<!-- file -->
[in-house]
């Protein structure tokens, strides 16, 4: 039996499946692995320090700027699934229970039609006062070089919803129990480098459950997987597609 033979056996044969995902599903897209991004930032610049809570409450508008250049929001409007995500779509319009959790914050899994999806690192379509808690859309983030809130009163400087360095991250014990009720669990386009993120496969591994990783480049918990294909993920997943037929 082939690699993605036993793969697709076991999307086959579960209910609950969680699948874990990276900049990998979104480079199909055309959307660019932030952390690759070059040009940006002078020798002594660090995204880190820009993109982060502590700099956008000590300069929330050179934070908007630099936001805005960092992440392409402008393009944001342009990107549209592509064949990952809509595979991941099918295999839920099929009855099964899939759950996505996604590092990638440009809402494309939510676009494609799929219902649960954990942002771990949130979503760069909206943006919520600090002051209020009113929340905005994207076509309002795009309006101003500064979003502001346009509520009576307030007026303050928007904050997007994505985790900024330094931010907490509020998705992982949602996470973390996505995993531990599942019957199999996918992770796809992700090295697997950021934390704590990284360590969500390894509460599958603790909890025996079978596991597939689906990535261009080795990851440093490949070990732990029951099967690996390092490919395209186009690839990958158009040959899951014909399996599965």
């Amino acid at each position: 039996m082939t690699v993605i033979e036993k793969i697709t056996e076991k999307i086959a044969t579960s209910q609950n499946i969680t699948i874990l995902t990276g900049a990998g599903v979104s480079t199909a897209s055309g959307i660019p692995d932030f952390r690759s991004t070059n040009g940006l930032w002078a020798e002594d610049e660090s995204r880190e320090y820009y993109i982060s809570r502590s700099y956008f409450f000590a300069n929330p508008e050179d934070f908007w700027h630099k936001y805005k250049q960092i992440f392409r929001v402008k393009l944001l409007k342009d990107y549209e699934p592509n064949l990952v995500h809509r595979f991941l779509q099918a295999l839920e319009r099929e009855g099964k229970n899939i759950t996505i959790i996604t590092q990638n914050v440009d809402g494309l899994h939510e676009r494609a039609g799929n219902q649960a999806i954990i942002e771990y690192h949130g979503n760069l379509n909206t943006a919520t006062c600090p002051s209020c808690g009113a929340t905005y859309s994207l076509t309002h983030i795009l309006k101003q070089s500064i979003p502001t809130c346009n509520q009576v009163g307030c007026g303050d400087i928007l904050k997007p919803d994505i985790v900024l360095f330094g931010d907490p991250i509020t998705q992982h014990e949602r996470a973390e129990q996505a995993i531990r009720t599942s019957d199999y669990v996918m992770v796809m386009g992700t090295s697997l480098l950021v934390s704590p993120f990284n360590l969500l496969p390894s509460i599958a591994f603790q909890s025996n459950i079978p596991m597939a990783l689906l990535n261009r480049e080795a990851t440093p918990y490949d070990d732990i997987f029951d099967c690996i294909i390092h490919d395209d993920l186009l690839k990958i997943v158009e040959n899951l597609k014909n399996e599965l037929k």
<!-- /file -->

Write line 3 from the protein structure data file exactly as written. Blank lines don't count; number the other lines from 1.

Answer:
């Amino acid at each position: 039996m082939t690699v993605i033979e036993k793969i697709t056996e076991k999307i086959a044969t579960s209910q609950n499946i969680t699948i874990l995902t990276g900049a990998g599903v979104s480079t199909a897209s055309g959307i660019p692995d932030f952390r690759s991004t070059n040009g940006l930032w002078a020798e002594d610049e660090s995204r880190e320090y820009y993109i982060s809570r502590s700099y956008f409450f000590a300069n929330p508008e050179d934070f908007w700027h630099k936001y805005k250049q960092i992440f392409r929001v402008k393009l944001l409007k342009d990107y549209e699934p592509n064949l990952v995500h809509r595979f991941l779509q099918a295999l839920e319009r099929e009855g099964k229970n899939i759950t996505i959790i996604t590092q990638n914050v440009d809402g494309l899994h939510e676009r494609a039609g799929n219902q649960a999806i954990i942002e771990y690192h949130g979503n760069l379509n909206t943006a919520t006062c600090p002051s209020c808690g009113a929340t905005y859309s994207l076509t309002h983030i795009l309006k101003q070089s500064i979003p502001t809130c346009n509520q009576v009163g307030c007026g303050d400087i928007l904050k997007p919803d994505i985790v900024l360095f330094g931010d907490p991250i509020t998705q992982h014990e949602r996470a973390e129990q996505a995993i531990r009720t599942s019957d199999y669990v996918m992770v796809m386009g992700t090295s697997l480098l950021v934390s704590p993120f990284n360590l969500l496969p390894s509460i599958a591994f603790q909890s025996n459950i079978p596991m597939a990783l689906l990535n261009r480049e080795a990851t440093p918990y490949d070990d732990i997987f029951d099967c690996i294909i390092h490919d395209d993920l186009l690839k990958i997943v158009e040959n899951l597609k014909n399996e599965l037929k």